What compelled me to listen to an almost two-hour, experimental nightmare from a band I’d never heard of? Was it the album’s almost universal praise? Was it the story of it’s 30 year journey to completion? Was it because of that scary rat-thing on the cover? Maybe it’s all of the above. The appeal of Swans’ The Seer is difficult to put into words. It’s not conventional rock music by any means, nor does it follow any linear pattern of rhyme or reason. Instead, The Seer is a highly experimental soundtrack of ambitious “songs” that don’t really have a beginning or an end. Tracks can run anywhere between two minutes to thirty-two minutes, but it’s the epic scope that makes The Seer so strangely compelling.
I was amazed when I discovered that Swans had been making music since the early 80s. How could such a bizarrely unique band fly under my radar for so long? They’ve gone through many changes in their sound and lineup throughout the years with the only constant being songwriter/multi-instrumentalist Michael Gira. Known for producing sludgy, noise-rock in the 80s, Swans has evolved into an almost indescribable combination of different musical styles. There’s no verse-chorus-verse bullshit here. The model Swans follow (if you can even call it a model) usually begins with one part played with lengthy repetition until building to an earth-crumbling climax. I’m not going to deny that this technique challenges the listener’s patience from time to time, but the obstacles are worth the journey.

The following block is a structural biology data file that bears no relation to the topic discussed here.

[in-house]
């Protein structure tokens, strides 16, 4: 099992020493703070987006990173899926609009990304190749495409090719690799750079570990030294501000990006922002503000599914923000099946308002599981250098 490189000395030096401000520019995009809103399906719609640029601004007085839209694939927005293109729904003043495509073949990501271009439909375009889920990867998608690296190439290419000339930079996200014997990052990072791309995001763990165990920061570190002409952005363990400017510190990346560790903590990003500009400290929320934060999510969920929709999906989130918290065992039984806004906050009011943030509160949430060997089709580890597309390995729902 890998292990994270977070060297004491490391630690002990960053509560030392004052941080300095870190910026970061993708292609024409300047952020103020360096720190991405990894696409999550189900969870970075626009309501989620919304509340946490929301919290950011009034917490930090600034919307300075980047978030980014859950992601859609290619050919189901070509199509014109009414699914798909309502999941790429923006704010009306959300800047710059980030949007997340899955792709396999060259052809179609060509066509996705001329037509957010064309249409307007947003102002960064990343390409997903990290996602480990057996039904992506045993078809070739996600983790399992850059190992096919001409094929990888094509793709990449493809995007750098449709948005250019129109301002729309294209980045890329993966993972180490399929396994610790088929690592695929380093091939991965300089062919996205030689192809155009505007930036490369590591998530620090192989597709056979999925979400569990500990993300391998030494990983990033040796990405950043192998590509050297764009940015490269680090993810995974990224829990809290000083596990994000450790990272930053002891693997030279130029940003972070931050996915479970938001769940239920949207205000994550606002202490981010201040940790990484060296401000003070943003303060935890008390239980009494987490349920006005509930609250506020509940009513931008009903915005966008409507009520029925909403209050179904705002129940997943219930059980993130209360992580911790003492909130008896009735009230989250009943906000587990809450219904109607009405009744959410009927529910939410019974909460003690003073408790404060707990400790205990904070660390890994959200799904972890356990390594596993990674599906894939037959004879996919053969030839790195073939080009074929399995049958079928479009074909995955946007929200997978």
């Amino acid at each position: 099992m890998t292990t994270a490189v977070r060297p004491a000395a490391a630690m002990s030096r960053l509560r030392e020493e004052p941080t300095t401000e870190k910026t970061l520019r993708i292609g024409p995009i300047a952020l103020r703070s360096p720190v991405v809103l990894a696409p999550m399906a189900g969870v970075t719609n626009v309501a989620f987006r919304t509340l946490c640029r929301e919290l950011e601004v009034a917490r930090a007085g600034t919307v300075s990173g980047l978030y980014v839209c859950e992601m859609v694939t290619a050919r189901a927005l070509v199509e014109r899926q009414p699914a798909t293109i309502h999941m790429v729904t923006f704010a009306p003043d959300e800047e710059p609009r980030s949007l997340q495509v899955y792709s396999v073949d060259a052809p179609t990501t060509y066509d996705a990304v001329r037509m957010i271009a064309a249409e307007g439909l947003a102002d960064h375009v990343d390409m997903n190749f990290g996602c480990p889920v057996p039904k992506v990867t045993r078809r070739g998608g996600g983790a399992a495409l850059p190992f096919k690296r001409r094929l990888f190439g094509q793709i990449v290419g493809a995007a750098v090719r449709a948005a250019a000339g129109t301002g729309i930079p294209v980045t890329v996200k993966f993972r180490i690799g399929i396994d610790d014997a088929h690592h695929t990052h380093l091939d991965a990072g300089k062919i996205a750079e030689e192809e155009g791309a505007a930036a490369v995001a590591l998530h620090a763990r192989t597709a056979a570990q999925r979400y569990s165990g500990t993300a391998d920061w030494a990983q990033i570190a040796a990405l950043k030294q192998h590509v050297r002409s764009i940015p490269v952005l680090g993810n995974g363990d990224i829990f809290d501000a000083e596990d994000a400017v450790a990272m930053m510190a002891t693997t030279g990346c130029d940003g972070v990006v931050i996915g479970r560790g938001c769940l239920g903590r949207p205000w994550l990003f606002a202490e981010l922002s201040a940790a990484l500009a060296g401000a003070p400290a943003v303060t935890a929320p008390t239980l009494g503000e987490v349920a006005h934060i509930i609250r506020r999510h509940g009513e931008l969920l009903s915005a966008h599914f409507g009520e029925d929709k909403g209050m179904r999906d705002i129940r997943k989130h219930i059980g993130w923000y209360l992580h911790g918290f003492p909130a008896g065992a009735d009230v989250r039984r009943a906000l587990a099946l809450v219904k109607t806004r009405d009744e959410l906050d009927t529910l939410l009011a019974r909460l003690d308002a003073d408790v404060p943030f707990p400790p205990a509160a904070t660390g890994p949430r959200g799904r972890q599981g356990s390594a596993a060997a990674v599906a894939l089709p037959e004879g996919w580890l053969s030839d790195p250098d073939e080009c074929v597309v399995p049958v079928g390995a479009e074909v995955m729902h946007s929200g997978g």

“Lunacy” was the track that initially seduced my ears and still gives me chills. It arguably sums up the grandiose quality of The Seer most perfectly. Though this album isn’t all thundering moments of musical exploration. Sometimes The Seer takes a slow, minimalist approach with the only guide being the haunting baritone of 58 year old Michael Gira. While sometimes it will feel like ages since you last heard a human voice. The Seer is the whole kitchen sink thrown in while the kitchen is simultaneously on fire.
I equate The Seer more with that of a movie soundtrack than a rock album. The songs aren’t as much songs as they are “pieces” or even suites, or neither. It’s pointless to label anything here. What is worth taking note is the emotional response this album leaves. Honestly, I’m not sure how to feel about this album, but at the same time I can’t say I’ve ever heard anything remotely like this. When something like that can happen in this day and age it’s special. So if you’re feeling adventurous, explore the dark world of The Seer. Just be careful you don’t run into any scary looking’ rat-things.
Favorite Tracks: “The Daughter Brings the Water”, “Lunacy”, “The Seer Returns”